The direction of a connection shows the direction of the transfer of activation. The unit from which the connection starts is called the source unit, or source for short, while the other is called the target unit, or target. Connections where source and target are identical (recursive connections) are possible. Multiple connections between one unit and the same input port of another unit are redundant, and therefore prohibited. This is checked by SNNS.
Each connection has a weight (or strength) assigned to it. The effect of the output of one unit on the successor unit is defined by this value: if it is negative, then the connection is inhibitory, i.e. decreasing the activity of the target unit; if it is positive, it has an excitatory, i.e. activity enhancing, effect.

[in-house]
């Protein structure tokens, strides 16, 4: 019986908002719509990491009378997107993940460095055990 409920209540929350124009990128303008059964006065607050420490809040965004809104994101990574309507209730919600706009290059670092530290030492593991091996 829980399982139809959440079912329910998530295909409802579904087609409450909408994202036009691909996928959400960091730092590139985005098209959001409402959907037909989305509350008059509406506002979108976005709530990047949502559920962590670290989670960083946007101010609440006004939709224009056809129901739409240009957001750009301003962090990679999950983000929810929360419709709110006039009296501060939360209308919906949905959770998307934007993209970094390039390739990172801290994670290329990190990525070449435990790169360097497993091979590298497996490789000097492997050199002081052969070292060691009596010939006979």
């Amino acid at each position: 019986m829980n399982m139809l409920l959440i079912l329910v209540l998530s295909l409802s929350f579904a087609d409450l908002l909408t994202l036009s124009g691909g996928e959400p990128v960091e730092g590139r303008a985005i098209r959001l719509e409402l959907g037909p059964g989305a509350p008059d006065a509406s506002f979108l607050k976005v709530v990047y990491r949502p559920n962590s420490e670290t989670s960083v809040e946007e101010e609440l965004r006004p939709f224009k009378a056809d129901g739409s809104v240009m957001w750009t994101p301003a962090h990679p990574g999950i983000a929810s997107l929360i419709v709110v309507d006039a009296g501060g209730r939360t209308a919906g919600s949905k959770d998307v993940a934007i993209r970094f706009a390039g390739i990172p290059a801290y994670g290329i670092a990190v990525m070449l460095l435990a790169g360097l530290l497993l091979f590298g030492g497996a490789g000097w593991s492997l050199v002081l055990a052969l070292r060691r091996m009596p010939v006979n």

The most frequently used network architecture is built hierarchically bottom-up. The input into a unit comes only from the units of preceding layers. Because of the unidirectional flow of information within the net they are also called feed-forward nets (as example see the neural net classifier introduced in chapter ). In many models a full connectivity between all units of adjoining levels is assumed.
Weights are represented as floats with nine decimal digits of precision.